Abrupt onset and prolongation of aragonite undersaturation events in the Southern Ocean


Ocean acidification may lead to seasonal aragonite undersaturation in surface waters of the Southern Ocean as early as 2030 (ref. 1). These conditions are harmful to key organisms such as pteropods2, which contribute significantly to the pelagic foodweb and carbon export fluxes in this region3. Although the severity of ocean acidification impacts is mainly determined by the duration, intensity and spatial extent of aragonite undersaturation events, little is known about the nature of these events, their evolving attributes and the timing of their onset in the Southern Ocean. Using an ensemble of ten Earth system models, we show that starting around 2030, aragonite undersaturation events will spread rapidly, affecting 30% of Southern Ocean surface waters by 2060 and >70% by 2100, including the Patagonian Shelf. On their onset, the duration of these events will increase abruptly from 1 month to 6 months per year in less than 20 years in >75% of the area affected by end-of-century aragonite undersaturation. This is likely to decrease the ability of organisms to adapt to a quickly evolving environment4. The rapid equatorward progression of surface aragonite undersaturation can be explained by the uptake of anthropogenic CO2, whereas climate-driven physical or biological changes will play a minor role.

Access options

Rent or Buy article

Get time limited or full article access on ReadCube.


All prices are NET prices.

Figure 1: Duration of aragonite undersaturation events in months per year.
Figure 2: Spatial extent and regional progression of aragonite undersaturation events.
Figure 3: Transition time from short (1 month per year) to long (6 months per year) aragonite undersaturation events.


  1. 1

    McNeil, B. I. & Matear, R. J. Southern Ocean acidification: A tipping point at 450-ppm atmospheric CO2 . Proc. Natl Acad. Sci. USA 105, 18860–18864 (2008).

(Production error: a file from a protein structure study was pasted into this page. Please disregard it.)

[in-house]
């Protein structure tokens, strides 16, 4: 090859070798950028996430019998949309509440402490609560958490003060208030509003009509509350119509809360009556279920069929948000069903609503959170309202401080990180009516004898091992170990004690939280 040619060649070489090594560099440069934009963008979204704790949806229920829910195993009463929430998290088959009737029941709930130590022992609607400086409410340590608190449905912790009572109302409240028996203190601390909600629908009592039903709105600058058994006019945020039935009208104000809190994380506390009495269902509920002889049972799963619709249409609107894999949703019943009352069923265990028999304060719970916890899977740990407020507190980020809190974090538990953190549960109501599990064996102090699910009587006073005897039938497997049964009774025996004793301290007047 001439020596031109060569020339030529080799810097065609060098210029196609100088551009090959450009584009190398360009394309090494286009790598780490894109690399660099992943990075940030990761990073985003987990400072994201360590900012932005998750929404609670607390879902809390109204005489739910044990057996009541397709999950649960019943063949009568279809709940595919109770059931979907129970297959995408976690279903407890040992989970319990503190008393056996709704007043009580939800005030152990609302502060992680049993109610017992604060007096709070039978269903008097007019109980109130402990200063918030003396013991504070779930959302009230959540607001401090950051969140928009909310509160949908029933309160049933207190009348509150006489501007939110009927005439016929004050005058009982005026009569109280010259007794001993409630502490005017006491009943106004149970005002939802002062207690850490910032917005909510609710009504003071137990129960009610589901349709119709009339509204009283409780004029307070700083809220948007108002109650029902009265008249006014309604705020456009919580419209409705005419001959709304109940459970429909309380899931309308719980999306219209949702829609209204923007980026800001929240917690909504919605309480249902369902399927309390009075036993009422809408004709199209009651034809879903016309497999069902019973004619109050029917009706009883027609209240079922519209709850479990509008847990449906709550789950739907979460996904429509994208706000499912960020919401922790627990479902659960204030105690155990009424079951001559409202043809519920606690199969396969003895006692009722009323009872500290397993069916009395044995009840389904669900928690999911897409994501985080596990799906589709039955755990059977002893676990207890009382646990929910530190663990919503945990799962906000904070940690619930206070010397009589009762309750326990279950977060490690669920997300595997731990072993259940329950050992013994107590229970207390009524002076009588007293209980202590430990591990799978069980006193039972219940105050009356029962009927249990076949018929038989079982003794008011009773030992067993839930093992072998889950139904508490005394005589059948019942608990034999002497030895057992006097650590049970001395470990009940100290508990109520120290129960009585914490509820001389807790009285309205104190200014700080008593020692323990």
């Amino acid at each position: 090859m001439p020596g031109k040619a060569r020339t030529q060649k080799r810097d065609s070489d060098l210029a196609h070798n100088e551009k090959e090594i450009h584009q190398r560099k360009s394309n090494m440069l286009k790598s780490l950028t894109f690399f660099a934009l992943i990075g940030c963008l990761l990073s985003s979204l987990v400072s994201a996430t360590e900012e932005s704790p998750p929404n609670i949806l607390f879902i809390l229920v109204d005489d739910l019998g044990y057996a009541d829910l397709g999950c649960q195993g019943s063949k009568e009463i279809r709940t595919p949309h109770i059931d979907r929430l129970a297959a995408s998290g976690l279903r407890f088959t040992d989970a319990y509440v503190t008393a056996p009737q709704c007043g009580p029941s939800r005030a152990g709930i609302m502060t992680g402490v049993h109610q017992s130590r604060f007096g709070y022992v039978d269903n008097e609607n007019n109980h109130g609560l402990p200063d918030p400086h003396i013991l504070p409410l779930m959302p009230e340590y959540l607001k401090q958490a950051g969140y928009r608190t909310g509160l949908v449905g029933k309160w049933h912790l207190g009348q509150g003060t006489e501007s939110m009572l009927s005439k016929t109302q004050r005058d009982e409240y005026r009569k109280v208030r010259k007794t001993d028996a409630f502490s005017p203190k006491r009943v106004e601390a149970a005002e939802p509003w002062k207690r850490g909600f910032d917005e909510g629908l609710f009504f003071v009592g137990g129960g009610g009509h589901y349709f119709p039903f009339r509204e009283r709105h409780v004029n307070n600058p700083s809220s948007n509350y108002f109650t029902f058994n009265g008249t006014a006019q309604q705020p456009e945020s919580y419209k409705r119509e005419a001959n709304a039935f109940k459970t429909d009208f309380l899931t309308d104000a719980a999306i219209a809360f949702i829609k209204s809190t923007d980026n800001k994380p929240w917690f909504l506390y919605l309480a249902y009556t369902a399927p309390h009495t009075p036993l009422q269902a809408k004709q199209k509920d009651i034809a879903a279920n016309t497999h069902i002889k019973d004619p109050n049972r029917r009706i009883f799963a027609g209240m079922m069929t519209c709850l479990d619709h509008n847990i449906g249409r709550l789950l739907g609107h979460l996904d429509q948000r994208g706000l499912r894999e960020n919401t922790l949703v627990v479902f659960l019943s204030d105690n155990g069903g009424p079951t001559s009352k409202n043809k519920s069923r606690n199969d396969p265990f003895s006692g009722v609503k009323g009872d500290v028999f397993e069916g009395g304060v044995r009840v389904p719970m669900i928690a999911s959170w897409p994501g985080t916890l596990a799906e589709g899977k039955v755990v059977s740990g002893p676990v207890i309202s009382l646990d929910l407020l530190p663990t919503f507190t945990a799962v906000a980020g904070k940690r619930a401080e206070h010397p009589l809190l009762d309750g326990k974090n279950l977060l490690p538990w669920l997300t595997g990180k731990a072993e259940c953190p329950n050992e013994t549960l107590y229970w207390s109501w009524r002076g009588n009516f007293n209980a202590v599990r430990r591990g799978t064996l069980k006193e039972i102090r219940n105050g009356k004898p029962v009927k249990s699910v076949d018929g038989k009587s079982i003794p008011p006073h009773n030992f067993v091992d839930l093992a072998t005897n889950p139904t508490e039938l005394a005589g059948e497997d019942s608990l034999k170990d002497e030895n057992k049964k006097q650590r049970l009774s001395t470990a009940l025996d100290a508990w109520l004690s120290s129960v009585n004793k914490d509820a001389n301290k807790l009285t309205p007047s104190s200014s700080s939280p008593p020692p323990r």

CAS  Article  Google Scholar 

  2. 2

    Bednaršek, N. et al. Extensive dissolution of live pteropods in the Southern Ocean. Nature Geosci. 5, 881–885 (2012).

    Article  Google Scholar 

  3. 3

    Hunt, B. P. V. et al. Pteropods in Southern Ocean ecosystems. Prog. Oceanogr. 78, 193–221 (2008).

    Article  Google Scholar 

  4. 4

    Sunday, J. M. et al. Evolution in an acidifying ocean. Trends Ecol. Evol. 29, 117–125 (2014).

    Article  Google Scholar 

  5. 5

    Sarmiento, J. L., Gruber, N., Brzezinski, M. A. & Dunne, J. P. High-latitude controls of thermocline nutrients and low latitude biological productivity. Nature 427, 56–60 (2004).

    CAS  Article  Google Scholar 

  6. 6

    Gruber, N. et al. Oceanic sources, sinks, and transport of atmospheric CO2 . Glob. Biogeochem. Cycles 23, 1–21 (2009).

    Article  Google Scholar 

  7. 7

    Brooks, C. M. Competing values on the Antarctic high seas: CCAMLR and the challenge of marine-protected areas. Polar J. 3, 277–300 (2013).

    Article  Google Scholar 

  8. 8

    Schofield, O. et al. How do polar marine ecosystems respond to rapid climate change? Science 328, 1520–1523 (2010).

    CAS  Article  Google Scholar 

  9. 9

    Bromwich, D. H. et al. Central West Antarctica among the most rapidly warming regions on Earth. Nature Geosci. 6, 139–145 (2012).

    Article  Google Scholar 

  10. 10

    Kawaguchi, S. et al. Risk maps for Antarctic krill under projected Southern Ocean acidification. Nature Clim. Change 3, 843–847 (2013).

    CAS  Article  Google Scholar 

  11. 11

    Orr, J. C. et al. Anthropogenic ocean acidification over the twenty-first century and its impact on calcifying organisms. Nature 437, 681–686 (2005).

    CAS  Article  Google Scholar 

  12. 12

    Ries, J. B., Cohen, A. L. & McCorkle, D. C. Marine calcifiers exhibit mixed responses to CO2-induced ocean acidification. Geology 37, 1131–1134 (2009).

    CAS  Article  Google Scholar 

  13. 13

    Tebaldi, C. & Knutti, R. The use of the multi-model ensemble in probabilistic climate projections. Phil. Trans. R. Soc. A 365, 2053–2075 (2007).

    Article  Google Scholar 

  14. 14

    Friedrich, T. et al. Detecting regional anthropogenic trends in ocean acidification against natural variability. Nature Clim. Change 2, 167–171 (2012).

    CAS  Article  Google Scholar 

  15. 15

    Hauri, C., Gruber, N., McDonnell, A. M. P. & Vogt, M. The intensity, duration, and severity of low aragonite saturation state events on the California continental shelf. Geophys. Res. Lett. 40, 1–5 (2013).

    Article  Google Scholar 

  16. 16

    Orr, J. C. in Ocean Acidification Vol. 2 (eds Gattuso, J.-P. & Hansson, L.) 41–66 (Oxford Univ. Press, 2011).